China’s Belt and Road Initiative: What Does it All Mean?
US-China Commission Holds Hearing on Five Years of BRI
On May 14, 2017, twenty-nine national leaders, including Russian President Vladimir Putin and Turkey’s President Recep Tayyip Erdogan, were among the 1,500 people gathered at the China National Convention Center in Beijing to hear President Xi Jinping’s remarks opening the Belt and Road Forum (BARF). There, Xi announced another $14.49 billion for the Silk Road Fund, to bring its total to nearly $55 billion. Xi also noted that the China Development Bank and the Export-Import Bank of China will set up special lending plans worth $40 billion and $21 billion respectively to support Belt and Road cooperation.
Reflecting on the enormity of China’s commitment to the Belt and Road Initiative (BRI)—estimates range to as much as $4 trillion—the US-China Economic and Security Review Commission held hearing s last week in which experts presented tier views on what BRI means to the United States and what the US response should be.
The commission was created by the US Congress in 2000 to investigate and submit to Congress an annual report on the national security implications of the trade and economic relationship between the US and China, and to provide recommendations for legislative and administrative action.
BRI is generally understood as China’s plan to finance and build infrastructure projects connecting Asia and Europe, but, noted Nadège Rolland, a senior fellow at the National Bureau of Asian Research, “infrastructure development is in fact only one of BRI’s five components. The others are strengthened regional political cooperation, unimpeded trade, financial integration, and people-to-people exchanges.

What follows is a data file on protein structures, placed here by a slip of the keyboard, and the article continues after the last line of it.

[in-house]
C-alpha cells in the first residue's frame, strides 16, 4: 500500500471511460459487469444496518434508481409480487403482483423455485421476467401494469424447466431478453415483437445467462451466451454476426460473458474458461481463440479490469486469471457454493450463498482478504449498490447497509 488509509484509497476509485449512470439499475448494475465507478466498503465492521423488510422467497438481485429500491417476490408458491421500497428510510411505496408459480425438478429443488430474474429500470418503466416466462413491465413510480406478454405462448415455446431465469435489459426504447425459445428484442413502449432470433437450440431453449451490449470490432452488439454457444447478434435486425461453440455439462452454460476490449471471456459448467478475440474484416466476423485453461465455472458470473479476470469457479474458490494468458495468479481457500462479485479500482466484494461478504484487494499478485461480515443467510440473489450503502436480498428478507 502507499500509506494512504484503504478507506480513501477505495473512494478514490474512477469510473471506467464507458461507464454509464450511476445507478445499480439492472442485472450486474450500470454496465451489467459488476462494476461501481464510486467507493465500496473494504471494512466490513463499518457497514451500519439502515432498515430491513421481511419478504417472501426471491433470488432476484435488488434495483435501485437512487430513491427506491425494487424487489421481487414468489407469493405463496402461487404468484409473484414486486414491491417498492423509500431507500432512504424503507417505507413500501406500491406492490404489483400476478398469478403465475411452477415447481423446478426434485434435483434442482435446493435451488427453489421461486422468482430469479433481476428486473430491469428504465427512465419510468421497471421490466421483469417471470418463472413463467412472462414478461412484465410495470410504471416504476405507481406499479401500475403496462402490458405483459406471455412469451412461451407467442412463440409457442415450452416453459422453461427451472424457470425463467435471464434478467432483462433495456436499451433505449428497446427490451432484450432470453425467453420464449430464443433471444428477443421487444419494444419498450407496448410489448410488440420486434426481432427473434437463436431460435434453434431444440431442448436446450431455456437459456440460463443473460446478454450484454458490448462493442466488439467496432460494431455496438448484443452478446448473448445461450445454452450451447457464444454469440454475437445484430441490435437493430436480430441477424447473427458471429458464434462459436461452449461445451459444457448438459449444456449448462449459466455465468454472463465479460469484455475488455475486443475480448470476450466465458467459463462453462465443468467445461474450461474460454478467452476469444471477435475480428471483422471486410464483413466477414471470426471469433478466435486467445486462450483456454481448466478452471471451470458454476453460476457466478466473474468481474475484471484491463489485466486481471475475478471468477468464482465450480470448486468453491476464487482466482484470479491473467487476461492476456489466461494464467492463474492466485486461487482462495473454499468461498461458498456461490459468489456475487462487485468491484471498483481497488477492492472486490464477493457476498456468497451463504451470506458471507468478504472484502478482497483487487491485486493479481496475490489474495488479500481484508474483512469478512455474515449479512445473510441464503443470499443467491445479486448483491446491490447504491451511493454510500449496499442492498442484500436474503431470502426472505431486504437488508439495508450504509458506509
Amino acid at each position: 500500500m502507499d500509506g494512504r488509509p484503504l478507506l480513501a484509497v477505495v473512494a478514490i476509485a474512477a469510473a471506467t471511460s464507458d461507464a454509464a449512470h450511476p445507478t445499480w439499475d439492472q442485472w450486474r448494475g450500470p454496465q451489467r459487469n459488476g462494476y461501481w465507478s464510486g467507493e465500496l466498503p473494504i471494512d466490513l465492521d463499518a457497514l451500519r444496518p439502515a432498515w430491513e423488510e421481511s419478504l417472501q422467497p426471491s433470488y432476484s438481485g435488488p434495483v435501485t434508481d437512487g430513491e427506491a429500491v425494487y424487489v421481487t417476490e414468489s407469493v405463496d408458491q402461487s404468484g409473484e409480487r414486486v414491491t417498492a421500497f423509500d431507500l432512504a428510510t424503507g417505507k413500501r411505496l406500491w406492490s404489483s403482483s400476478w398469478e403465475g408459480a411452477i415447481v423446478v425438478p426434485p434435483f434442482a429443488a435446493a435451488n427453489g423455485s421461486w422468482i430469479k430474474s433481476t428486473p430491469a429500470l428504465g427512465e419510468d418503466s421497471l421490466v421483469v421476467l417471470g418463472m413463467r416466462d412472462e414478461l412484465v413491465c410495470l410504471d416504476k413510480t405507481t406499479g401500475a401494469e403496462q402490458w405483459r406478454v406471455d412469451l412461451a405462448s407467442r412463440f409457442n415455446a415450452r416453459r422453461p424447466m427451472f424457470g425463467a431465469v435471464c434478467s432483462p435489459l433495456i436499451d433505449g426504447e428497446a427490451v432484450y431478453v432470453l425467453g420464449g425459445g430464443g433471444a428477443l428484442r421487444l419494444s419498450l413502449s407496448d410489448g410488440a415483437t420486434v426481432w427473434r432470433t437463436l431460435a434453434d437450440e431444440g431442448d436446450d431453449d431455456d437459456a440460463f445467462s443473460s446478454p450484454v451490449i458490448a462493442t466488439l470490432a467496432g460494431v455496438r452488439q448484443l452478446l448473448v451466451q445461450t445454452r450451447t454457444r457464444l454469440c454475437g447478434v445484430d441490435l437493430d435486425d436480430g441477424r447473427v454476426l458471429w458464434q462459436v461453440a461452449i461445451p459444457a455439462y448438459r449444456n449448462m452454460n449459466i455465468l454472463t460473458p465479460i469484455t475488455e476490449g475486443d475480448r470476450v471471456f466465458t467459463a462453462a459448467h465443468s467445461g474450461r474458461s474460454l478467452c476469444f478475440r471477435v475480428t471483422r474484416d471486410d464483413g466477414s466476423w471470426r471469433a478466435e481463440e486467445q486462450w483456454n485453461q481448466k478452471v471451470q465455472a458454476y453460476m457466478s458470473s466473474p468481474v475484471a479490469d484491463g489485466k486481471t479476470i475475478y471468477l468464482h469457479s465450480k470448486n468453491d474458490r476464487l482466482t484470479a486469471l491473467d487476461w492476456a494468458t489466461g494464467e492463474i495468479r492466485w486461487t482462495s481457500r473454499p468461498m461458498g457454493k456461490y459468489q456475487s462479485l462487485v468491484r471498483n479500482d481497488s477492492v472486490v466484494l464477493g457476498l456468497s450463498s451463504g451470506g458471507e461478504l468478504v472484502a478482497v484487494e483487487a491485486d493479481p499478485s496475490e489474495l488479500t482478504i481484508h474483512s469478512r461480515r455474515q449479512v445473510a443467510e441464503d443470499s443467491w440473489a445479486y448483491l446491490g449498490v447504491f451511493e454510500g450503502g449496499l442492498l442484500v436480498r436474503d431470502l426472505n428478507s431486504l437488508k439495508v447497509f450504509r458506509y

“Taken together,” Rolland concluded, “BRI’s different components serve Beijing’s vision for regional integration under its helm.”
Indeed, noted Randal Phillips, managing partner for Asia at the Mintz Group, BRI “does not provide a level playing field for western multinational corporations to compete with Chinese firms.” BRI “is plain and simple an… opportunity Xi Jinping sees for China to take center stage in the world,” he added.
Foreign businesses will have to settle for supporting roles. US multinationals are on the ground in Beijing and Shanghai, “eager to carve out opportunities,” but these will be limited to “subcontracting roles to leading Chinese enterprises,” according to Phillips.
The Chinese economy has already benefited from BRI, according to Jonathan Hillman, a fellow at the Center for Strategic and International Studies, through an increase of exports of steel, concrete, and other construction materials. Exports to Pakistan, he noted, increased 77 percent between 2012 and 2015.
“These activities provide important but modest relief for Chinese overcapacity,” Hillman said. Longer term, “new infrastructure could facilitate trade by improving connectivity between China and its trading partners,” he added.
At the geopolitical level, BRI represents an important challenge to US leadership in Asia, where the US position “is considerably weaker” than it was a few years ago. “Neglect can be seen in the US decision to withdraw from the Trans-Pacific Partnership,” said Hillman. “Indifference can be seen in the absence of a positive US economic vision for the region. The administration’s support for a ‘free and open Indo-Pacific’ is a welcome development, but more must be done to operationalize these ideas. Resources matter more than rhetoric.”
Although BRI is portrayed as a Chinese juggernaut, it has not been without its difficulties. Pakistan and Nepal recently announced that they are reconsidering some BRI projects, Rolland noted, “because of unacceptable financing conditions in the first instance and irregularities in the bidding process in the second.”
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